Energy

Trump’s Executive Order Targeting EPA Has One Huge Omission

The White House will issue an executive order next week to “revise or rescind” a regulation that’s the centerpiece of President Barack Obama’s global warming agenda.

President Donald Trump will also order the Department of Justice to stop defending the Obama-era regulation, a source told E&E News, adding the executive order will not order a review of the 2009 endangerment finding underpinning EPA’s legal authority to issue global warming rules.

“That is a huge issue,” the source told E&E News. “That’s just going to require a lot of thinking.”

Trump promised to roll back Obama’s climate agenda while campaigning in 2016, but his refusal to reissue an endangerment finding has some worried that environmental activists will sue to reimpose costly power plant regulations.

“[G]reen activist groups and their state allies will take him to court and force his EPA to issue his own Trump power plan to reduce greenhouse gas emissions,” Steve Milloy, a former Trump transition team member and senior legal fellow at the Energy & Environment Legal Institute, wrote in The Washington Times.

“That will not help to fulfill any campaign pledges about unleashing the American energy industry,” Milloy wrote of Trump’s planned executive order to withdraw the Clean Power Plan (CPP).

If Trump doesn’t order the EPA to reissue the endangerment finding — adding new science that could blunt Obama’s determination carbon dioxide is a “pollutant” — he will have to come up with a replacement for the CPP.

White House officials anticipated environmentalist lawsuits, so Trump’s order will ask EPA to “revise or rescind” the CPP, meaning the determination is being made by the agency and in compliance with the Administrative Procedures Act.

The source told E&E News a new rule will be proposed after the CPP is rescinded or revised. “After accepting more comment, the action will be finalized,” E&E News reported. The only uncertainty is the timeline.

Trump will have some leeway since the Clean Air Act doesn’t establish a strict timeline by which the EPA has to issue a regulation on greenhouse gases from power plants.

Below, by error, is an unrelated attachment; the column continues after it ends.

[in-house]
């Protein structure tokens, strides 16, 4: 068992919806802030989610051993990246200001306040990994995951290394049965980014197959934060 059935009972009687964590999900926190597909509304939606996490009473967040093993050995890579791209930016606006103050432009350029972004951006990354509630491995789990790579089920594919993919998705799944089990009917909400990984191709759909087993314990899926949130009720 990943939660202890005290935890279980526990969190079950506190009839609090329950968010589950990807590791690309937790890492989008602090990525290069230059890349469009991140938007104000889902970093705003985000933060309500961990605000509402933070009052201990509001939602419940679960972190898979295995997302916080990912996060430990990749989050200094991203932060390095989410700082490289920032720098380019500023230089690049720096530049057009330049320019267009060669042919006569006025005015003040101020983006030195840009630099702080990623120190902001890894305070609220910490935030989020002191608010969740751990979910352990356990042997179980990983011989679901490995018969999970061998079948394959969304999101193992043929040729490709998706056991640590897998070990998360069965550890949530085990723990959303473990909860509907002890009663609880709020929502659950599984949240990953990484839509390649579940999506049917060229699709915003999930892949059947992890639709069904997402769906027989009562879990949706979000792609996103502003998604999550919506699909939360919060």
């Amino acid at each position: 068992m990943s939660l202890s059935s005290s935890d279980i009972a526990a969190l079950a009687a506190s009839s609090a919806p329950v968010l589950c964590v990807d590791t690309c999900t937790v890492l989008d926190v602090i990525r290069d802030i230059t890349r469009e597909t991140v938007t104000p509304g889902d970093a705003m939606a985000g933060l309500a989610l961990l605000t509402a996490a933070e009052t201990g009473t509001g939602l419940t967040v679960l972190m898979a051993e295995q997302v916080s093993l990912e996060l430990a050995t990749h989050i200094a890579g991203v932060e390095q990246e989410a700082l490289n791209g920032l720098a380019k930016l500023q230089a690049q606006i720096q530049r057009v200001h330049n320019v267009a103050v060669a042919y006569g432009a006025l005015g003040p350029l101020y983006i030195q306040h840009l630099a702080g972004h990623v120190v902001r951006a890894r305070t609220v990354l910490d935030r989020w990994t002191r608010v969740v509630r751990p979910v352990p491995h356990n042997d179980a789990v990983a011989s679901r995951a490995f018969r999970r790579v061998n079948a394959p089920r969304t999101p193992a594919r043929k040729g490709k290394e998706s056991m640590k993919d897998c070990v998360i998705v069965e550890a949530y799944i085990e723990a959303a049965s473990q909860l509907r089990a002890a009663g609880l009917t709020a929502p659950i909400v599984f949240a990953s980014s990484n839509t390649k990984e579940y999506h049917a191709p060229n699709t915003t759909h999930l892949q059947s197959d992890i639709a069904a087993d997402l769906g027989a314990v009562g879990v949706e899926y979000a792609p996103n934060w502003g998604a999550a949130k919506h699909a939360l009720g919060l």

“They don’t need to replace the CPP right away but could wait for a while to development another program,” Jeff Holmstead, an attorney at Bracewell LLP and former deputy EPA administrator in the George W. Bush administration, told The Daily Caller News Foundation.

“If they do this, it will be very different from the CPP,” Holmstead said.

Holmstead said Trump’s replacement for the CPP could “be based on efficiency improvements that can be made to reduce the CO2 emission rates at individual power plants.”

“States will be given flexibility in deciding on the CO2 emission rate standards that will apply to each of the existing plants within their borders,” Holmstead said.

Obama’s EPA released the CPP in 2015, limiting carbon dioxide emissions from new and existing power plants. The rule forced new coal plants to adopt largely unproven carbon capture and storage technology, and forced states to come up with ways to cut emissions from existing plants.

Milloy argued there are good reasons to reissue the endangerment finding, suggesting its outcome was predetermined by Obama administration political appointees.

“There is reason to believe, based on EPA staff emails obtained through the Freedom of Information Act, that the Obama EPA may have predetermined the outcome of the endangerment finding before the rulemaking process commenced,” Milloy wrote.

“These emails show a disturbing history of Obama EPA staff working covertly with green activist groups to shape major regulatory efforts like the Clean Power Plan,” Milloy wrote.

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